Updating a 50-year old kit system for Fire and Rescue

Grantees: Mid and West Wales Fire and Rescue Service

Grant: £30,000

Phase Reached: Implementation


Mid and West Wales Fire and Rescue Service is the largest in Wales, covering six counties in a diverse landscape. Included in the service area are large rural areas, chemical plants, industrial areas, cities, coastline and mountains. 

Mid and West Wales Fire and Rescue Services (MAWWFRS) employs 1400 staff in 58 stations across a large area of Wales. The service expects greater financial pressures in the medium to long term, and need to realise efficiencies within their service whilst maintaining their high delivery standards.

The idea

Each new recruit is issued with their own set of Personal Protective Equipment (PPE) and a spare when they join the service. If both sets are being washed or repaired, then they can travel to one of the service’s stores and borrow a set from the loan stock. This arrangement has been in place for over 50 years and has, overall, ensured access to the right personal protective equipment for firefighters at all material times.

However, staff satisfaction with this system is low. Firefighters are frustrated with how much time and effort goes into keeping track of their PPE:

– Items go missing and have to be found in the large geographical service area

– Returning a set of kit to an individual firefighter can take up to six weeks

– Conservative estimates suggest firefighters have to travel to borrow kit at least once a year, with no guarantee the right kit will be there when they arrive

– Firefighters sometimes have to travel with soiled kit in their own cars. 

Keen to gain a greater understanding of the use and effectiveness of its operational assets, MAWWFRS were inspired by solutions utilised within Copenhagen Fire and Rescue Service and London Fire Brigade. Here, kit is allocated on a pooled basis. 

Using its Innovate to Save R&D funding, MAWWFRS set-out to establish:

  1. The optimal pooling arrangements for the entire service area, 
  2. The amount of kit needed to ensure a safe and reliable service, and 
  3. To develop the technology, using RFID tagging, lockers and data management, to safely track and manage the new pooled system of PPE issue. 

Keen to gain a greater understanding of the use and effectiveness of its operational assets, MAWWFRS were inspired by solutions utilised within Copenhagen Fire and Rescue Service and London Fire Brigade.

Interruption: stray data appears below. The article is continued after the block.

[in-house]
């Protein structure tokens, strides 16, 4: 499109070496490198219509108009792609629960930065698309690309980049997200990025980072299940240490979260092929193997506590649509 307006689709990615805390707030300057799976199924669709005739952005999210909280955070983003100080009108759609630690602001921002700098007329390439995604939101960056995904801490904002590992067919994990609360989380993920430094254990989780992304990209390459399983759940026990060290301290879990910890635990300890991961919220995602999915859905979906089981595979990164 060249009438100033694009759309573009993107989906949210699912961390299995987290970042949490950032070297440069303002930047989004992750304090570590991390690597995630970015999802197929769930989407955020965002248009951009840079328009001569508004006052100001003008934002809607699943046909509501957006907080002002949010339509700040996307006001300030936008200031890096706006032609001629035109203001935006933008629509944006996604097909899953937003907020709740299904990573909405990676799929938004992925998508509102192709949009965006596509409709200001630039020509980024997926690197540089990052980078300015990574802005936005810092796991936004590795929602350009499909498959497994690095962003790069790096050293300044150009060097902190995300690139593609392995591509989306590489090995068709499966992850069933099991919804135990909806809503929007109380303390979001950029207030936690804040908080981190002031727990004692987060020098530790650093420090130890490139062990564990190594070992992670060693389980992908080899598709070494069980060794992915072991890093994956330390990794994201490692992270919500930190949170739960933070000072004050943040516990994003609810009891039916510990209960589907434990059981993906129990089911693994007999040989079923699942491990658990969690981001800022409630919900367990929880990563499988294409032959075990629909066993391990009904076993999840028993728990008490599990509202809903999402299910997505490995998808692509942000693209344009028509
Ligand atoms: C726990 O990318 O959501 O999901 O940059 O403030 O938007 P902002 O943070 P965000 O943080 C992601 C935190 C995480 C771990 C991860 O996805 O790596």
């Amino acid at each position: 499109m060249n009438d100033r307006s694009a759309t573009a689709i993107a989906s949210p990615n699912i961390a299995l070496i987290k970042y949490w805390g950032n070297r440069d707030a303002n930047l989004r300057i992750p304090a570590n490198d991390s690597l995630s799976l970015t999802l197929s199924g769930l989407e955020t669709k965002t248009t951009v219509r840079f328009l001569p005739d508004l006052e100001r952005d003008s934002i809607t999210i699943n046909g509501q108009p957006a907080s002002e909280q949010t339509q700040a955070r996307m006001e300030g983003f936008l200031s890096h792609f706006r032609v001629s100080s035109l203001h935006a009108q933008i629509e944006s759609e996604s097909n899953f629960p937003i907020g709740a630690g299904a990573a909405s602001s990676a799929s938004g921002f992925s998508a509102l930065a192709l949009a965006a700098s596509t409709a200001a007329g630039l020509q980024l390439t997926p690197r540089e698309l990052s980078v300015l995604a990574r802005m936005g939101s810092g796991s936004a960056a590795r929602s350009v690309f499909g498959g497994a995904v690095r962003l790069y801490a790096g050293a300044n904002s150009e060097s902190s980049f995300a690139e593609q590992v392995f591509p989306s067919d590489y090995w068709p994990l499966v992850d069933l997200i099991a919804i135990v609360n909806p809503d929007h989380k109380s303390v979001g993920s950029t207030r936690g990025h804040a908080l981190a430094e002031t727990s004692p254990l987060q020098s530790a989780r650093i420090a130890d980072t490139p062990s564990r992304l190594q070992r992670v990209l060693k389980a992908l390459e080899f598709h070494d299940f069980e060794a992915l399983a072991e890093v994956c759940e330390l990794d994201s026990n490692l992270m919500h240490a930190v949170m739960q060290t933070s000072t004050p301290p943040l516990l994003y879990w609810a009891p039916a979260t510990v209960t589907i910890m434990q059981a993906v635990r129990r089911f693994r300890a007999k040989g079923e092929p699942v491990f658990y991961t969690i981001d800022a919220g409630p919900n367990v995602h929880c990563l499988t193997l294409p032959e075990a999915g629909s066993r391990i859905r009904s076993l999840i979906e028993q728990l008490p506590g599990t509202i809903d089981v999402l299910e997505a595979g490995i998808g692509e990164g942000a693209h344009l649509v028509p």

What happened

Detailed data modelling was used to understand the best options for how to pool PPE and the amounts of PPE required to maintain a safe and reliable service.  MAWWFRS worked closely with Cardiff University’s Dr Geraint Palmer. Using internal MAWWFRS data, Dr Palmer recommended that the fire stations should be grouped into four clusters, rather than stock being pooled over the whole service area. This would reduce travel time if firefighters had to use stock from another station.

Under the new system, every member of operational staff will always have structural PPE available for their exclusive use, but it will not be issued to them personally. At each location there will be pool stock held in a bespoke storage unit  which will be available to all personnel on that station but also to all other personnel within the Service. RFID tags on the PPE and specialist scanners in the storage units will allow the service to know in real time how much kit is in each location, and adjust the stock levels as necessary.

Zebra Technologies came on board to support MAWWFRS, supplying the scanners and testing their reliability in conjunction with the PPE storage which was also procured and tested as part of the work. 


  • To date, there does not appear to be another UK Fire and Rescue Service undertaking a programme of this complexity or breadth – where pooling exists in other fire services, there is no corresponding ability to track assets. 
  • Analysis of the number of clusters required showed a trade-off between minimising within-cluster distances or probability of leaving the station, and minimising the required number of spare PPE. 
  • For MAWWFRS, four clusters were deemed optimal, and calculations indicate that leaving the station to get PPE will not be an issue with a frequency estimated of it happening once every 178 weeks (3.5 years) compared with the current system where staff need to leave their station once every 31 weeks.

Anticipated Savings 

Over the 10-year lifespan of the PPE assets, it is anticipated that the project will generate revenue savings of £645,866

What’s next?

MAWWFRS have applied for a loan of £296,896 to implement its work. The loan is scheduled to be repaid over five years. They will undertake a rigorous evaluation of the implementation to understand the extent to which they have improved efficiency and user satisfaction within the service, whilst maintaining levels of safety.